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Midspan Flow-Field Measurements for Two Transonic Linear Turbine Cascades at Off-Design Conditions

[+] Author Affiliations
D. B. M. Jouini, S. A. Sjolander

Carleton University, Ottawa, ON, Canada

S. H. Moustapha

Pratt & Whitney Canada Inc., Longueuil, QC, Canada

Paper No. 2001-GT-0493, pp. V001T03A077; 15 pages
doi:10.1115/2001-GT-0493
From:
  • ASME Turbo Expo 2001: Power for Land, Sea, and Air
  • Volume 1: Aircraft Engine; Marine; Turbomachinery; Microturbines and Small Turbomachinery
  • New Orleans, Louisiana, USA, June 4–7, 2001
  • Conference Sponsors: International Gas Turbine Institute
  • ISBN: 978-0-7918-7850-7
  • Copyright © 2001 by ASME

abstract

The paper presents detailed mid-span experimental results from two transonic linear turbine cascades. The blades for the two cascades were designed for the same service and differ mainly in their leading-edge geometries. One of the goals of the study was investigate the influence of the leading-edge metal angle on the sensitivity of the blade to positive off-design incidence. Measurements were made for incidence values of −10.0°, 0.0°, +4.5°, +10.0°, and +14.5° relative to design incidence. The exit Mach numbers varied roughly from 0.5 to 1.2 and the Reynolds numbers from about 4×105 to 106. The measurements include the midspan losses, blade loadings and base pressures. In addition, the axial-velocity-density ratio (AVDR) was extracted for each operating point The AVDR was found to vary from about 0.98 at −10.0° of incidence to about 1.27 at +14.5°. Thus, the data set also provides some evidence of the influence AVDR on axial turbine blade performance.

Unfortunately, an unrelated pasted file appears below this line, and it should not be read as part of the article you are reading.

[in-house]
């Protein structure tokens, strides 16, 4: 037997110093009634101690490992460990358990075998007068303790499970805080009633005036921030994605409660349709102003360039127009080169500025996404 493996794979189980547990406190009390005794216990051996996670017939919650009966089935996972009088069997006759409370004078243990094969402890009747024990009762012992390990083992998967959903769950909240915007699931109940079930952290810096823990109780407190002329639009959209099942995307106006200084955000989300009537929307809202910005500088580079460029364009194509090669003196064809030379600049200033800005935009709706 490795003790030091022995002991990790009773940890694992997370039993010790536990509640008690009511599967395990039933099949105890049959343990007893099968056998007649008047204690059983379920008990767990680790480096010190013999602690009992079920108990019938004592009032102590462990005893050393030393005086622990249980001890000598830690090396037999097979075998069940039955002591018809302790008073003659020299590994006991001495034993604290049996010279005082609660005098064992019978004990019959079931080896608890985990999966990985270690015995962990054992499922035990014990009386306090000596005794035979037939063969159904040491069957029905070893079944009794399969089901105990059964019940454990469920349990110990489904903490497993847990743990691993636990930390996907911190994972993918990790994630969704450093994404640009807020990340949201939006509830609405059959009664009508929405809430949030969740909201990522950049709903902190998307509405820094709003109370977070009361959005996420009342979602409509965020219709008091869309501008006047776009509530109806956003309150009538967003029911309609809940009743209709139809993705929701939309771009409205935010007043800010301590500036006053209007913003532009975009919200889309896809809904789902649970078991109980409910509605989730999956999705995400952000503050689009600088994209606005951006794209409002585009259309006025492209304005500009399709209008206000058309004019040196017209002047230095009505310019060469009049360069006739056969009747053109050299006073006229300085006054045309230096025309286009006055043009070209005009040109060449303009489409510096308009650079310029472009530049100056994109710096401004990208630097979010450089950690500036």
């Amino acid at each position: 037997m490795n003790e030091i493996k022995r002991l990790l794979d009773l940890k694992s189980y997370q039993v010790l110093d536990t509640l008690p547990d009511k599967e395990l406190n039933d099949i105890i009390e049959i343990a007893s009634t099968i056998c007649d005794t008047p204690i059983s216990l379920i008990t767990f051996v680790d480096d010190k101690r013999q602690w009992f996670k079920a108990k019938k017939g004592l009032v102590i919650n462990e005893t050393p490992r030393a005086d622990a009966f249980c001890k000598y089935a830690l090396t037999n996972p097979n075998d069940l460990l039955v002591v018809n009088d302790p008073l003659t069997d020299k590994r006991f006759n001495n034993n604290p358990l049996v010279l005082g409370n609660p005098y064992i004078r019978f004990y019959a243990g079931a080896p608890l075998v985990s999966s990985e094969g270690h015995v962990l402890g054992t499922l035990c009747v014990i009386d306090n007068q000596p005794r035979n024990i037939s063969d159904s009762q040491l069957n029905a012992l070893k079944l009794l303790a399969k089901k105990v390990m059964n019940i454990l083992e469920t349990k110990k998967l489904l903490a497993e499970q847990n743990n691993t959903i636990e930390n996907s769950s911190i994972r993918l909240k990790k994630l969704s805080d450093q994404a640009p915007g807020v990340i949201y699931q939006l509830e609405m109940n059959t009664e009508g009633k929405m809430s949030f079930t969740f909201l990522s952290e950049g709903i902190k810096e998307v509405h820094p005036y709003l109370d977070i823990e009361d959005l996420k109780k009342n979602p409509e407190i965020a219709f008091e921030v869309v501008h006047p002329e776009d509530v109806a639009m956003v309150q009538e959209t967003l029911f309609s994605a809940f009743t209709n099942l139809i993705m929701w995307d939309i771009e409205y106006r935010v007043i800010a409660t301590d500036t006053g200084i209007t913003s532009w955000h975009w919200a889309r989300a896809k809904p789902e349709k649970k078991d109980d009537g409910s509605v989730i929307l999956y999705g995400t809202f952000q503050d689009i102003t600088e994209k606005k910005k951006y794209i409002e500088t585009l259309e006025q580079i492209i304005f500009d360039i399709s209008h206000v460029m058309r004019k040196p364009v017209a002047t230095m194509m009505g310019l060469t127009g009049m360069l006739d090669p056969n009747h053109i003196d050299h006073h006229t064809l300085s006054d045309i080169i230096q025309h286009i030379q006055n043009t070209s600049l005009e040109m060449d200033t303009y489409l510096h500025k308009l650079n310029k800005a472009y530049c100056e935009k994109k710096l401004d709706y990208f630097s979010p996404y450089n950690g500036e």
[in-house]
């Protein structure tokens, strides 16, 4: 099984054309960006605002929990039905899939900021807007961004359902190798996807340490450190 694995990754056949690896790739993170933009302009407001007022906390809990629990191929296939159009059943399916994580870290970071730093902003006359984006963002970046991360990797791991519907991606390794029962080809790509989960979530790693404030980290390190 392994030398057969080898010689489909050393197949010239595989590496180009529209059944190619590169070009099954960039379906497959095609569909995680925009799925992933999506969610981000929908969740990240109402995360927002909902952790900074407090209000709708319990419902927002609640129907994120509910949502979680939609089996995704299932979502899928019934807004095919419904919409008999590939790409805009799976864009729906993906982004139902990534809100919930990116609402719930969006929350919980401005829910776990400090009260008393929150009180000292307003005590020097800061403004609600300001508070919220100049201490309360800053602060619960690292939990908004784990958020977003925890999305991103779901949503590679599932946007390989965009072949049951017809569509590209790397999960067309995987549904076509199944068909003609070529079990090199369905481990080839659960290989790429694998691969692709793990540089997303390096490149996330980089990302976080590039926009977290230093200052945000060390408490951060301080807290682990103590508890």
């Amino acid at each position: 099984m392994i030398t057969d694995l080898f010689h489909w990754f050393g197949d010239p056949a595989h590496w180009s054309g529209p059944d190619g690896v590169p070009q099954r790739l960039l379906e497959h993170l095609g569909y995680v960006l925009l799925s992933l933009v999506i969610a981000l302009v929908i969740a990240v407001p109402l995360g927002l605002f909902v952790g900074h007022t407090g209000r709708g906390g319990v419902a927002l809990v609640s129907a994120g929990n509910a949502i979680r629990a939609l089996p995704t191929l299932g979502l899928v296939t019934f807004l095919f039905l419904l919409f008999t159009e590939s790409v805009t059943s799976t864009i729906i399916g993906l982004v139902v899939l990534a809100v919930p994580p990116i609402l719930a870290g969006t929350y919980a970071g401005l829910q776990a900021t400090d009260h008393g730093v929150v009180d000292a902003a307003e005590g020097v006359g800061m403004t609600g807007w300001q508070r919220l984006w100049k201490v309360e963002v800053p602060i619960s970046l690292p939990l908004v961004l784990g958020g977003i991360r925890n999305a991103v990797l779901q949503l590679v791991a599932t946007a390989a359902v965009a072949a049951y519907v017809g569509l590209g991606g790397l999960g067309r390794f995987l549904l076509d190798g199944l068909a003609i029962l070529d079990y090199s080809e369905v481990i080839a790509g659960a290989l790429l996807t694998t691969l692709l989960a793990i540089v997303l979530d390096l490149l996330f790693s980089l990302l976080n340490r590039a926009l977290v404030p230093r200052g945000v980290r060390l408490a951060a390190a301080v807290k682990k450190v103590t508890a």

Detailed experimental results for turbine blade performance at off-design incidence are very scarce in the open literature, particularly for transonic conditions. Among other things, the present results are intended to expand the database available in the open literature. To this end, the key aerodynamic results are presented in tabular form, along with the detailed geometry of the cascades. The results could be used in the development of new or improved correlations for use in the early stages of design. They could also be used to evaluate the ability of current CFD codes to capture reliably the variation in losses and other aerodynamic quantities with variations in blade incidence.

Copyright © 2001 by ASME

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